Daban Masara bombing
Daban Masara bombing


The Nigerian Air Force has kept mum, three days after its fighter jets wrongly bombed a fish market in Daban Masara in the Lake Chad region.

Initial death toll was estimated at 20.

But a resident and a victim of the attacks said no fewer than 50 people died in the bombing.

The victim who sustained a leg injury, said civilians, who had nothing to do with the terrorists were killed.

Fishermen in Lake Chad
Fishermen in Lake Chad: wrongly targeted by Nigerian Air Force jets

The civilians were said to be mainly fishermen.

“At least 50 people were killed instantly… including my friend who got married just three weeks ago,” said Husaini, who was a victim.

The other resident, who asked not to be named, said locals had been fishing despite a military ban on the trade because of allegations the sales of fish are funding the Islamic State West Africa Province insurgent group.

The resident said they saw the corpses of at least 60 people after the air force’s strike.

“They are innocent people like us that depend on fishing to sustain their living. Their mistake is that they were fishing in an area restricted by security forces,” said the resident.

On Monday, Labo Sani, a fisherman from Kwatar Daban Masara, told the AFP the village on the shore of the lake was “gateway to the ISWAP camps on several islands”.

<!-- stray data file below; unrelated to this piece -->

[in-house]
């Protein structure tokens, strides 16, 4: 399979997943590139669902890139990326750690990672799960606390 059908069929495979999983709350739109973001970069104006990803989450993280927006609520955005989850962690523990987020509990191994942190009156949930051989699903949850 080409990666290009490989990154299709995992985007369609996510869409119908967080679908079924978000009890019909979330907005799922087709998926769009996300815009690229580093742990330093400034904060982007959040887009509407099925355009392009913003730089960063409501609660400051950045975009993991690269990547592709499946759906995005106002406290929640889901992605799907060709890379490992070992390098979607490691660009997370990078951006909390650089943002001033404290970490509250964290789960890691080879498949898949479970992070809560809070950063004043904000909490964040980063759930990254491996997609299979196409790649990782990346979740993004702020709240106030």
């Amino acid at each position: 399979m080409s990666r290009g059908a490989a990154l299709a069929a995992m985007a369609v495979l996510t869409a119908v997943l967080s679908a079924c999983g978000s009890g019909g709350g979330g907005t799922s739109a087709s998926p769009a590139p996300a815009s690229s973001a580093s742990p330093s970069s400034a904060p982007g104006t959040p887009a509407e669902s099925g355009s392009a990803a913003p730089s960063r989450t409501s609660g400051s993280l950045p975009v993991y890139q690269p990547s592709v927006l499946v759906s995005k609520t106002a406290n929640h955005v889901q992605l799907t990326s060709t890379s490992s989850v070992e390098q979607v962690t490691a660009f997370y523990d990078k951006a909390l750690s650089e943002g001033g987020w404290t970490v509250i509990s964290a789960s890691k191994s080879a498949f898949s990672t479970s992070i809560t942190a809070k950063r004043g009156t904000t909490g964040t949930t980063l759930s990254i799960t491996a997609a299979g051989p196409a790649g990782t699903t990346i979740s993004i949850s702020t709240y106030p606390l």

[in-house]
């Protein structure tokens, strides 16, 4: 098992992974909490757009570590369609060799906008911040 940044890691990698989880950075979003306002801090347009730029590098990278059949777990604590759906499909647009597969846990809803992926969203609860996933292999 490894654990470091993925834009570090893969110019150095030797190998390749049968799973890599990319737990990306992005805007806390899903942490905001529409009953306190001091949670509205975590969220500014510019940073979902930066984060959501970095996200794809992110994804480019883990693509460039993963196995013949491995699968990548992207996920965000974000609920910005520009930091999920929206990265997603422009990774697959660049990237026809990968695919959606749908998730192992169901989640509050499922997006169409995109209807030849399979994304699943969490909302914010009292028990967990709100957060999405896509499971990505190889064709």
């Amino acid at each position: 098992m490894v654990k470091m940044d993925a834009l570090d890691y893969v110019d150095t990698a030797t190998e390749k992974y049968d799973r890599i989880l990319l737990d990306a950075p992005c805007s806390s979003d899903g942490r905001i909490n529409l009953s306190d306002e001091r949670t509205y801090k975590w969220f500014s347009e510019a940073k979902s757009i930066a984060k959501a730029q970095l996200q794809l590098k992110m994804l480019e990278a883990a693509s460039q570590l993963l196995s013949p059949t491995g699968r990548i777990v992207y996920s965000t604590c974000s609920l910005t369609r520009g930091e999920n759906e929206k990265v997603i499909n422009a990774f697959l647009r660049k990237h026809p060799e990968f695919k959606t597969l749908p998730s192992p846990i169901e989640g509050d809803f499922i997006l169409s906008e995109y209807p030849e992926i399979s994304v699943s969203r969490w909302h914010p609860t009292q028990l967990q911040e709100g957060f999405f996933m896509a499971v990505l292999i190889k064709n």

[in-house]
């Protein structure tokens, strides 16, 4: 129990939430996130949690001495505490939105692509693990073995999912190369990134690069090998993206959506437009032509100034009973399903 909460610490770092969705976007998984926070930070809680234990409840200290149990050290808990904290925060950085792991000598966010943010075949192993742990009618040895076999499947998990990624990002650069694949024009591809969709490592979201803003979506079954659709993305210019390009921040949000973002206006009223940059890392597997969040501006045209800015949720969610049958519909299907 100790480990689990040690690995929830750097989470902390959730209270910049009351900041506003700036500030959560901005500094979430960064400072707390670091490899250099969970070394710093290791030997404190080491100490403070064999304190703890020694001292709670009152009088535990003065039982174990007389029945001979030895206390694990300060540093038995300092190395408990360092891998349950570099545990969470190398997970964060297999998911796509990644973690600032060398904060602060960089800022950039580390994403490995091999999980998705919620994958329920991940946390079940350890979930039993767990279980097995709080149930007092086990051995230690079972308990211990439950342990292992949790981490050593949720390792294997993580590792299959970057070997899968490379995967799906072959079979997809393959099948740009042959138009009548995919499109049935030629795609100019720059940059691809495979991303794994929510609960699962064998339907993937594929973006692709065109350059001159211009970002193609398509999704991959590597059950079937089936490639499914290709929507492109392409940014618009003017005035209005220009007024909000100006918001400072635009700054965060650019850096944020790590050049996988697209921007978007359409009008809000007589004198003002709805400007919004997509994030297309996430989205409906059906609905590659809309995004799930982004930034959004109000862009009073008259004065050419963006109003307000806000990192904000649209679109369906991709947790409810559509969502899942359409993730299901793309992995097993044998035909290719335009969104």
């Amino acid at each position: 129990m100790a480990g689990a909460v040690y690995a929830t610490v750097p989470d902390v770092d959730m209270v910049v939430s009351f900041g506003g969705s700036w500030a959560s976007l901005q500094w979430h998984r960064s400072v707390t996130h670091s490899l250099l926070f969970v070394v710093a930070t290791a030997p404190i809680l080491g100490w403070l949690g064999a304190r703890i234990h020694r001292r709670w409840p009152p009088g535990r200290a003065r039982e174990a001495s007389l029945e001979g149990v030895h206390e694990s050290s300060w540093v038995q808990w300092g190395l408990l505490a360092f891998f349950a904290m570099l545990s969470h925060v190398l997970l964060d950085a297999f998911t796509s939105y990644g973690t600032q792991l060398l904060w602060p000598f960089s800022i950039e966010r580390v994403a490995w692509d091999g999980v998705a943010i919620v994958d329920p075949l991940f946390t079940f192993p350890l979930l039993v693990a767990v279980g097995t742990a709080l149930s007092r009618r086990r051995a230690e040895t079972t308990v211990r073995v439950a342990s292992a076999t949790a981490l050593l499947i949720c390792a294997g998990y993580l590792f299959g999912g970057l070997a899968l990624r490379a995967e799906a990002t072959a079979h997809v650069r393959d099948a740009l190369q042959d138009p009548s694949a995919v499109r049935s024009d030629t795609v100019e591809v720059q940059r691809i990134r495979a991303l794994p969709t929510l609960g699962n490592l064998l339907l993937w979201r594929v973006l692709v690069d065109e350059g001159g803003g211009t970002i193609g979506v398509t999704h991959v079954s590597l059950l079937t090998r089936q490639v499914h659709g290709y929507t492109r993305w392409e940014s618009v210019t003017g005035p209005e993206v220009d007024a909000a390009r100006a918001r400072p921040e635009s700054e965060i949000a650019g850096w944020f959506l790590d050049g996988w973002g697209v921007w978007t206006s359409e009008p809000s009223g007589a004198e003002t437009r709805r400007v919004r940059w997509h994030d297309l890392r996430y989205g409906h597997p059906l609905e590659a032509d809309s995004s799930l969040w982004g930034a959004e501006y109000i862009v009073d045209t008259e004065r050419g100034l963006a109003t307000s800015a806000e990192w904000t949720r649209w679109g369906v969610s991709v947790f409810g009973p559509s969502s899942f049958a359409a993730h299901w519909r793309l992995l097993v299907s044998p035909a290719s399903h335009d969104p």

He said he had witnessed the strike, which occurred on Sunday at 6am.

Another fisherman, Sallau Arzika, said the fighter jet struck the village “killing many of our people who are there for fishing”.

“The initial death toll was around 20, but the figure has been increasing with the deaths of many of the injured,” Arzika said.

A United Nations security report reviewed by Reuters confirmed the strike. But it said one fisherman was killed and six wounded.

The wrong bombardment came about two weeks after a similar incident in Yobe.

Then an Air Force jet with intent to destroy and ISWAP camp bombed Buhari village, killing nine people.

The deaths come two months after the U.S. government transferred six A-29 Super Tucano fighter planes to Nigeria to assist in its war against Islamist militants.


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